|Year : 2015 | Volume
| Issue : 1 | Page : 61-64
Elder homicide by unique combination of different mechanisms of asphyxia
Department of Legal Medicine, Ministry of National Security, Jamaica
|Date of Submission||17-Jan-2014|
|Date of Acceptance||18-Jul-2014|
|Date of Web Publication||13-Jan-2015|
21/2 Hope Boulevard, Kingston 5
Source of Support: None, Conflict of Interest: None
| Abstract|| |
Elder homicide is a fatal outcome of elder abuse and neglect. Multifactorial homicidal asphyxia in an elderly man by combination of three different mechanisms is an uncommon incident. This following case demonstrates a very unusual murder of 74-year-old man in his own residence. Crime scene visit and postmortem examination revealed that the victim was killed by combined effect of ligature strangulation, traumatic asphyxia and smothering by plastic bag.
Keywords: Elder homicide, ligature strangulation, smothering, traumatic asphyxia
|How to cite this article:|
Pramanik P. Elder homicide by unique combination of different mechanisms of asphyxia. Int J App Basic Med Res 2015;5:61-4
| Introduction|| |
Elder mistreatment refers to a single or repeated omission or commission of act resulting in harm, including death, or threatened harm to the health or welfare of an elderly person (gt;65 years old).  Elderly people are highly prone to assault due to their weakness or morbidity and loneliness. Eldercide is a subcategory of elder abuse. It is a serious concern due to its growing incidence.  Different studies on elder homicide have reported two main contrasting categories of eldercide: Either by intra familial homicides by family members or committed by the strangers mostly secondary to robbery or burglary. 
This present case repots a homicide of a 74-year-old man by a rare combination of three different mechanisms of asphyxia: Traumatic asphyxia, ligature strangulation and smothering by an unknown stranger secondary to robbery.
| Case Report|| |
A 74-year-old man was found dead inside a closet of clothes in his residence. He was living alone in a single storied town house at suburban area. The police received a report from the neighbors about house breaking. When the police reached in that house, no one was inside. The entrance gate lock was broken. The police had to enter through the broken gate. The belongings were scattered over the floor of the bedroom but did not find the old in the house. On the next day, the police discovered the dead body of the old man in a closet while revisiting the scene [Figure 1]a. His mouth and nose were covered by a black plastic bag. The open ends of the bag were tied at the back of the neck. There was profuse bleeding from nostrils. His body was tied by a car seatbelt in semi prone position with flexed knees and elbows. Several knots were present, continued from the front of the neck through wrists, abdomen and ankles [Figure 1]b.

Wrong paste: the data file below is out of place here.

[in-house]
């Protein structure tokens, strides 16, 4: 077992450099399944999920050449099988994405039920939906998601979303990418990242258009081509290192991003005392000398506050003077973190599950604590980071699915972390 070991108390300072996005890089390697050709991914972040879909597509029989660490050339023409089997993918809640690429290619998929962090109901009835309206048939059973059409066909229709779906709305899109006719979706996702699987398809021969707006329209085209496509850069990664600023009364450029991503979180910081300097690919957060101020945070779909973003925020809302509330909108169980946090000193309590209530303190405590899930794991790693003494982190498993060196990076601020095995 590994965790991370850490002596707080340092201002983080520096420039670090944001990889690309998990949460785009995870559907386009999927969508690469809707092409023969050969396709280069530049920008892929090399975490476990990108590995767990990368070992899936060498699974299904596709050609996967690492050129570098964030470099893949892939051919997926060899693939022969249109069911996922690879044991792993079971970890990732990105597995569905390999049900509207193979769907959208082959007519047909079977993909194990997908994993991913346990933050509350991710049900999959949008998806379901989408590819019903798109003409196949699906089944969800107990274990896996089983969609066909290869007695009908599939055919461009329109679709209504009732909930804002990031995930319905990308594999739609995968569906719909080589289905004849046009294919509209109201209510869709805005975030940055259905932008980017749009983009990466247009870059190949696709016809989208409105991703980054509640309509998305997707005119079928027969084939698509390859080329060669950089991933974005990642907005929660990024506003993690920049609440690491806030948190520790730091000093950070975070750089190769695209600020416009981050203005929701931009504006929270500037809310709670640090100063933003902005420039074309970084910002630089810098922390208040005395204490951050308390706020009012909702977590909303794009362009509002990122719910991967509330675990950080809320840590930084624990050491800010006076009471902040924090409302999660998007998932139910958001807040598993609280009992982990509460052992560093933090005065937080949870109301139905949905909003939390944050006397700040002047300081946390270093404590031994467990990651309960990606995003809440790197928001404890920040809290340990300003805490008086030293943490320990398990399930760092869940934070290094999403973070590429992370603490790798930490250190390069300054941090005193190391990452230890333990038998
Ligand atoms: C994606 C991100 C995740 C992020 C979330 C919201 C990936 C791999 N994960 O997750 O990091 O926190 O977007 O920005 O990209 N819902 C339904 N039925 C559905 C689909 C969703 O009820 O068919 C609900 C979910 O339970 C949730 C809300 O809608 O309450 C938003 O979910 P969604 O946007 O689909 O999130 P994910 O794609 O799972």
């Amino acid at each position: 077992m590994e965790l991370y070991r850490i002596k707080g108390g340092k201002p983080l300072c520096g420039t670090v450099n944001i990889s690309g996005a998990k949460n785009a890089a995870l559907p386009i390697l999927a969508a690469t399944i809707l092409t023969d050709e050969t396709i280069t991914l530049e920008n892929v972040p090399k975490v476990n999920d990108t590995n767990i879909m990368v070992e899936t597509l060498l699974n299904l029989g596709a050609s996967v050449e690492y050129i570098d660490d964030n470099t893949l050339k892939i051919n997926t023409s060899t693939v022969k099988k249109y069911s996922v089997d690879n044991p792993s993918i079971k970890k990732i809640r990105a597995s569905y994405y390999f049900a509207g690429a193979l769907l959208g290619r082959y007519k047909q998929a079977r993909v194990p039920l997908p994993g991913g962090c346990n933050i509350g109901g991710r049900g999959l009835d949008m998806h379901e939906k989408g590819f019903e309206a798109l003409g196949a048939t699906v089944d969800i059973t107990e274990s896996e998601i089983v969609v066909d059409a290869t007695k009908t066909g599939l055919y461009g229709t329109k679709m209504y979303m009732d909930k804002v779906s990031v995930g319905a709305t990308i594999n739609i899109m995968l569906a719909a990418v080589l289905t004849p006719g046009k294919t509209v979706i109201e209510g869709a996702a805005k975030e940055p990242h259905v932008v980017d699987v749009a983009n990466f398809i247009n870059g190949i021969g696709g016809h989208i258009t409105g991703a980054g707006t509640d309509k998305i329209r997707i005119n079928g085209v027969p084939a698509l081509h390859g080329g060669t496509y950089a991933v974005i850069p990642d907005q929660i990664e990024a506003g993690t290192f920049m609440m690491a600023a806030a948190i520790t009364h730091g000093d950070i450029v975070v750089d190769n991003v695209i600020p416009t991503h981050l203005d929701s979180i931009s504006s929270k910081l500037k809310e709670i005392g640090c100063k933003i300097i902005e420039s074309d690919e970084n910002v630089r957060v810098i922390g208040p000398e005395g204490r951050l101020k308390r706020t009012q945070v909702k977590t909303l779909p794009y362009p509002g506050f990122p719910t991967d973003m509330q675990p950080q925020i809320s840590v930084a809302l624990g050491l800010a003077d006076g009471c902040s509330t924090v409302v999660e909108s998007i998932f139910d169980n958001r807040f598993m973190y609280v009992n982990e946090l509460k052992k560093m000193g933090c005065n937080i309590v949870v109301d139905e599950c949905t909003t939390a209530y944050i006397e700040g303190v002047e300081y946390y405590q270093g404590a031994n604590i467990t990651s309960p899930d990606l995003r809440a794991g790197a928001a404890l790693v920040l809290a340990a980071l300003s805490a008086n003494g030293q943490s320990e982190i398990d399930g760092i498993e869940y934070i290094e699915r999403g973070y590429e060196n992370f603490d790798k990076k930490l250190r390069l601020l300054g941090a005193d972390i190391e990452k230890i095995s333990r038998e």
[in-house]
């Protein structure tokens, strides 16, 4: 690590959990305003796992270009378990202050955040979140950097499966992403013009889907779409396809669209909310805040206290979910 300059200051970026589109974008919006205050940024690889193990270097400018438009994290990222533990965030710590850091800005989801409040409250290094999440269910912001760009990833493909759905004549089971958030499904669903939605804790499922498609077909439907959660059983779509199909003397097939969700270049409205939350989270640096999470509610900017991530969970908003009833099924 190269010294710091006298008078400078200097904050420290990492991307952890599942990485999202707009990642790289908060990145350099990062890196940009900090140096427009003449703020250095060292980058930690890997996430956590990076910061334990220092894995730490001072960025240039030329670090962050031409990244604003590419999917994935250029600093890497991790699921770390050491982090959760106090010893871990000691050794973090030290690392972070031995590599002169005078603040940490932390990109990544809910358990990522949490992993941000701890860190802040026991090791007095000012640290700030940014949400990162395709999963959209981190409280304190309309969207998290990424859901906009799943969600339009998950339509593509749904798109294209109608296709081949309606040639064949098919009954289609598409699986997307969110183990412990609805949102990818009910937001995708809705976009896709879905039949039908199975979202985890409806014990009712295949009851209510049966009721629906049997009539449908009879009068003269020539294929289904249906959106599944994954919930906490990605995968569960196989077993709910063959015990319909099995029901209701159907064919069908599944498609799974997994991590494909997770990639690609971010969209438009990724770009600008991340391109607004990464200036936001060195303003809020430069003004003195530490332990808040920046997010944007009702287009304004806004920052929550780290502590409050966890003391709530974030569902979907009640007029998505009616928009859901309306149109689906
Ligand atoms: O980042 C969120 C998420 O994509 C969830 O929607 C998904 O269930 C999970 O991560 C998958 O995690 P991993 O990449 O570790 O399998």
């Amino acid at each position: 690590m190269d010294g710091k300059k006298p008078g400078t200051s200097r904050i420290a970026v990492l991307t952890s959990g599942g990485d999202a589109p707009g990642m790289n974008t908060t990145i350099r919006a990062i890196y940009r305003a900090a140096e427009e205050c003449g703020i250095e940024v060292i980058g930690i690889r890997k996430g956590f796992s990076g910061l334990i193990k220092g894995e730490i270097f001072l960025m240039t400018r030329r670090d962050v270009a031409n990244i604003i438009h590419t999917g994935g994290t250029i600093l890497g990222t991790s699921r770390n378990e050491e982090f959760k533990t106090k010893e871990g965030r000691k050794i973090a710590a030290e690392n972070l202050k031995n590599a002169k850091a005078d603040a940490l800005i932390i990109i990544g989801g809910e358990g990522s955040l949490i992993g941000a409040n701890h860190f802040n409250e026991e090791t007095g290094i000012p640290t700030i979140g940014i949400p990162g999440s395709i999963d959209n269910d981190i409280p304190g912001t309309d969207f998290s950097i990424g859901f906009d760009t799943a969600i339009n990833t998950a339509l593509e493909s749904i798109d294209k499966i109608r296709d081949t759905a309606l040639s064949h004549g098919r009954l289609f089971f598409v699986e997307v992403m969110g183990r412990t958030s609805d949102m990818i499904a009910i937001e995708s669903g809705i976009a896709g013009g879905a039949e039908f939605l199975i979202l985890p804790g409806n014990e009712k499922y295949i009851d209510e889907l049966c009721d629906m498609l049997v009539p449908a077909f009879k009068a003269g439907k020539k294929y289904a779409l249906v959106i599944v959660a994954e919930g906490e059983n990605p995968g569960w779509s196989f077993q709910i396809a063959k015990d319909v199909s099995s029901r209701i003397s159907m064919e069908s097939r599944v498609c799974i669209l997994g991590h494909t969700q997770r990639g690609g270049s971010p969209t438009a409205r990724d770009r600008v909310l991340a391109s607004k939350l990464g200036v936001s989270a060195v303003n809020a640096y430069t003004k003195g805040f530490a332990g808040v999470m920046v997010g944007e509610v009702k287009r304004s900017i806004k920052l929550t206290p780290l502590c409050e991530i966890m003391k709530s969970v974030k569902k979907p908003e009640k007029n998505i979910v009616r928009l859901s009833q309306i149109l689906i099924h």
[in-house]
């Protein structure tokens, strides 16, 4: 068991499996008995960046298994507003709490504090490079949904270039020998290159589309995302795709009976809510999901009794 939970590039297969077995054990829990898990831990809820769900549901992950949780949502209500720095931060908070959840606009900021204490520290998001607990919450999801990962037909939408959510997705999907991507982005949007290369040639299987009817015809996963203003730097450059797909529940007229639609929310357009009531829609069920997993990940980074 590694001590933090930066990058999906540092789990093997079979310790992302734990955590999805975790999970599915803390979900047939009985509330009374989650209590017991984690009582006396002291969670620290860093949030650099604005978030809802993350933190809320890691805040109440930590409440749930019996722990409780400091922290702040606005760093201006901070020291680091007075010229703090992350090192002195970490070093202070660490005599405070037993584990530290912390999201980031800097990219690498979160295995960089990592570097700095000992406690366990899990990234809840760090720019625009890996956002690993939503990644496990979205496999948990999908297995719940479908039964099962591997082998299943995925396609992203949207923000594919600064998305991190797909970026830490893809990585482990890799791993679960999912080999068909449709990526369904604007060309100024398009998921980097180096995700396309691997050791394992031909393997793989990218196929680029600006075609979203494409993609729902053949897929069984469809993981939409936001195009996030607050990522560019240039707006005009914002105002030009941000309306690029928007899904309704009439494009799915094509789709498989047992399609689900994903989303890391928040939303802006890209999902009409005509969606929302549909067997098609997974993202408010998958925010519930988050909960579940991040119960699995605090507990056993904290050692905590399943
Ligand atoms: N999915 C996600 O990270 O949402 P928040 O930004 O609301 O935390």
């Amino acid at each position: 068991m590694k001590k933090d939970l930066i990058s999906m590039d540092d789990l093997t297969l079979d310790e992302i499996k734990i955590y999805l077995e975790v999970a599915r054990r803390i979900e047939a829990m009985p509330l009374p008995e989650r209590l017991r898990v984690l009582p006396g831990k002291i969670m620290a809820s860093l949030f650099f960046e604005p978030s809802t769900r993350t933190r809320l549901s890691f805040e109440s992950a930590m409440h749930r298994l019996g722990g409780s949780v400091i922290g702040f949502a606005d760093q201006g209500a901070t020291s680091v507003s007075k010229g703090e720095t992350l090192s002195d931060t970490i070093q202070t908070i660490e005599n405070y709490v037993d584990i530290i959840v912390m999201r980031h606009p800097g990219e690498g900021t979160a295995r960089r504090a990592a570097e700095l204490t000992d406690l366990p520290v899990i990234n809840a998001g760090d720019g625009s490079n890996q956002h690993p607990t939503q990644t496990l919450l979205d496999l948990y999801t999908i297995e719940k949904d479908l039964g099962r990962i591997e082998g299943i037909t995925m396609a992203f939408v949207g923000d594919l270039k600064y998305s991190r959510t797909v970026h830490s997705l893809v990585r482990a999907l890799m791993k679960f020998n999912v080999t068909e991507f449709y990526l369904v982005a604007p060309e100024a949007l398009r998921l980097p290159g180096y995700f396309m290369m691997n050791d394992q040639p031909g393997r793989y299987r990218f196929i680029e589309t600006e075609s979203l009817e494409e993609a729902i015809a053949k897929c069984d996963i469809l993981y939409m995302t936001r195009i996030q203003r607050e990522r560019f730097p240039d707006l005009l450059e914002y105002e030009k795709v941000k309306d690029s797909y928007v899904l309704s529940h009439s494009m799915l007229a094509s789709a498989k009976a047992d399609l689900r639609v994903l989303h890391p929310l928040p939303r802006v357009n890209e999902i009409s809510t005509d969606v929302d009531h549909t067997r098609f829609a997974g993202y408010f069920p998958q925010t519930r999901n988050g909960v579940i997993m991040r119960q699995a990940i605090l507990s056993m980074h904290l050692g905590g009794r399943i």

|Figure 1: (a) The decedent was found in a closet, (b) Mouth and nose were covered by a black plastic bag. The body was tied by a car seat belt. Postmortem hypostasis was present on the anterior surface on the body|
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At autopsy, postmortem hypostasis was found on the anterior aspect of the body due to semi prone position of the body. Early putrefactive changes like greenish discoloration over abdomen and marbling on the shoulder were found over body. Intense violaceous congestion was present on the face, neck, shoulders and chest. Mouth, lips, tongue were cyanosed, black in color. Horizontally placed three abrasions were present on the right and left side of chest and on the right abdomen of sizes 2.5 cm × 1 cm, 3.5 cm × 1 cm and 3 cm × 1 cm respectively. Multiple abrasions were present over front of both knees sizes ranging from 1-2.5 cm × 0.5-1.5 cm. Two black colored bruises of sizes 3 cm × 2 cm and 1 cm × 1 cm were present on the left side of the forehead with periorbital hematoma and right side of the face respectively. A ligature mark was present around the front, left and right side of the upper third of neck with knot mark underneath chin. The ligature mark was 13 cm in length transversely. It was 0.5-1 cm in breadth above downwards. The mark extended upward and backward and was faint on the back of the neck [Figure 2]. Three crescentic nail pressure abrasions were found over upper back sizes ranging from 1-2 cm × 1-2 cm.